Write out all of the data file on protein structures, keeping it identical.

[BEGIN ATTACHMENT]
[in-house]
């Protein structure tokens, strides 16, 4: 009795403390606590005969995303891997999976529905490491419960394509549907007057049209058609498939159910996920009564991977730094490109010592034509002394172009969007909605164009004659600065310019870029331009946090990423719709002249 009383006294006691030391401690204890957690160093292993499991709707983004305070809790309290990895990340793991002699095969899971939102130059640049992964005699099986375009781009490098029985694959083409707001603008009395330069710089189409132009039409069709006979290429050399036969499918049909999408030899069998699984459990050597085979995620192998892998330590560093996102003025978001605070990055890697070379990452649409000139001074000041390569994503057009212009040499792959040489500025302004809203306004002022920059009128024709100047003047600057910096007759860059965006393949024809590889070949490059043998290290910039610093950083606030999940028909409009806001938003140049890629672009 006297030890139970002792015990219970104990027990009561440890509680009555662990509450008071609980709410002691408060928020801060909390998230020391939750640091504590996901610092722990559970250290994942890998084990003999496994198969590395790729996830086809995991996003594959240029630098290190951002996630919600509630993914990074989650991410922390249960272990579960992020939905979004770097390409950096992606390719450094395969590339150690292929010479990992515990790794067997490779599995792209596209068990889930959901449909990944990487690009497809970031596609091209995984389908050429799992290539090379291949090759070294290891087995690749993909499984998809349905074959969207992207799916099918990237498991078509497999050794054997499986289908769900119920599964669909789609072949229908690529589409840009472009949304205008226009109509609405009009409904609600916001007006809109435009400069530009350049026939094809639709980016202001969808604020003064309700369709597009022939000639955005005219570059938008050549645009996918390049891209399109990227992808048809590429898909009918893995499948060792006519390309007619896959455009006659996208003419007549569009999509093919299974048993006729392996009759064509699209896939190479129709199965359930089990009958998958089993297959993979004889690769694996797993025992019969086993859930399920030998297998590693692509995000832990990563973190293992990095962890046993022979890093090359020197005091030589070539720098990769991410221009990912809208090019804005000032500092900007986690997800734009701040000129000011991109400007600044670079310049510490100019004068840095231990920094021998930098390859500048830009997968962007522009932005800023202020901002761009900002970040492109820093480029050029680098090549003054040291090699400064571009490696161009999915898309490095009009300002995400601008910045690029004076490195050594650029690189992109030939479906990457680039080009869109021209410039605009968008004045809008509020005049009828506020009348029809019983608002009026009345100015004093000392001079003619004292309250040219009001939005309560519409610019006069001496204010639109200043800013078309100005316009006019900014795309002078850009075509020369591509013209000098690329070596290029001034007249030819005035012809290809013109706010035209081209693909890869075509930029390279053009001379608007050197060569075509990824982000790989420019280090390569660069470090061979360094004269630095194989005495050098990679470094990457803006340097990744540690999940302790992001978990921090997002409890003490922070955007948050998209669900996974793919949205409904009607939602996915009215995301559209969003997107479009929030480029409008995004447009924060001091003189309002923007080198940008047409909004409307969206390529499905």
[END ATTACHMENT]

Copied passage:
[in-house]
């Protein structure tokens, strides 16, 4: 009795403390606590005969995303891997999976529905490491419960394509549907007057049209058609498939159910996920009564991977730094490109010592034509002394172009969007909605164009004659600065310019870029331009946090990423719709002249 009383006294006691030391401690204890957690160093292993499991709707983004305070809790309290990895990340793991002699095969899971939102130059640049992964005699099986375009781009490098029985694959083409707001603008009395330069710089189409132009039409069709006979290429050399036969499918049909999408030899069998699984459990050597085979995620192998892998330590560093996102003025978001605070990055890697070379990452649409000139001074000041390569994503057009212009040499792959040489500025302004809203306004002022920059009128024709100047003047600057910096007759860059965006393949024809590889070949490059043998290290910039610093950083606030999940028909409009806001938003140049890629672009 006297030890139970002792015990219970104990027990009561440890509680009555662990509450008071609980709410002691408060928020801060909390998230020391939750640091504590996901610092722990559970250290994942890998084990003999496994198969590395790729996830086809995991996003594959240029630098290190951002996630919600509630993914990074989650991410922390249960272990579960992020939905979004770097390409950096992606390719450094395969590339150690292929010479990992515990790794067997490779599995792209596209068990889930959901449909990944990487690009497809970031596609091209995984389908050429799992290539090379291949090759070294290891087995690749993909499984998809349905074959969207992207799916099918990237498991078509497999050794054997499986289908769900119920599964669909789609072949229908690529589409840009472009949304205008226009109509609405009009409904609600916001007006809109435009400069530009350049026939094809639709980016202001969808604020003064309700369709597009022939000639955005005219570059938008050549645009996918390049891209399109990227992808048809590429898909009918893995499948060792006519390309007619896959455009006659996208003419007549569009999509093919299974048993006729392996009759064509699209896939190479129709199965359930089990009958998958089993297959993979004889690769694996797993025992019969086993859930399920030998297998590693692509995000832990990563973190293992990095962890046993022979890093090359020197005091030589070539720098990769991410221009990912809208090019804005000032500092900007986690997800734009701040000129000011991109400007600044670079310049510490100019004068840095231990920094021998930098390859500048830009997968962007522009932005800023202020901002761009900002970040492109820093480029050029680098090549003054040291090699400064571009490696161009999915898309490095009009300002995400601008910045690029004076490195050594650029690189992109030939479906990457680039080009869109021209410039605009968008004045809008509020005049009828506020009348029809019983608002009026009345100015004093000392001079003619004292309250040219009001939005309560519409610019006069001496204010639109200043800013078309100005316009006019900014795309002078850009075509020369591509013209000098690329070596290029001034007249030819005035012809290809013109706010035209081209693909890869075509930029390279053009001379608007050197060569075509990824982000790989420019280090390569660069470090061979360094004269630095194989005495050098990679470094990457803006340097990744540690999940302790992001978990921090997002409890003490922070955007948050998209669900996974793919949205409904009607939602996915009215995301559209969003997107479009929030480029409008995004447009924060001091003189309002923007080198940008047409909004409307969206390529499905």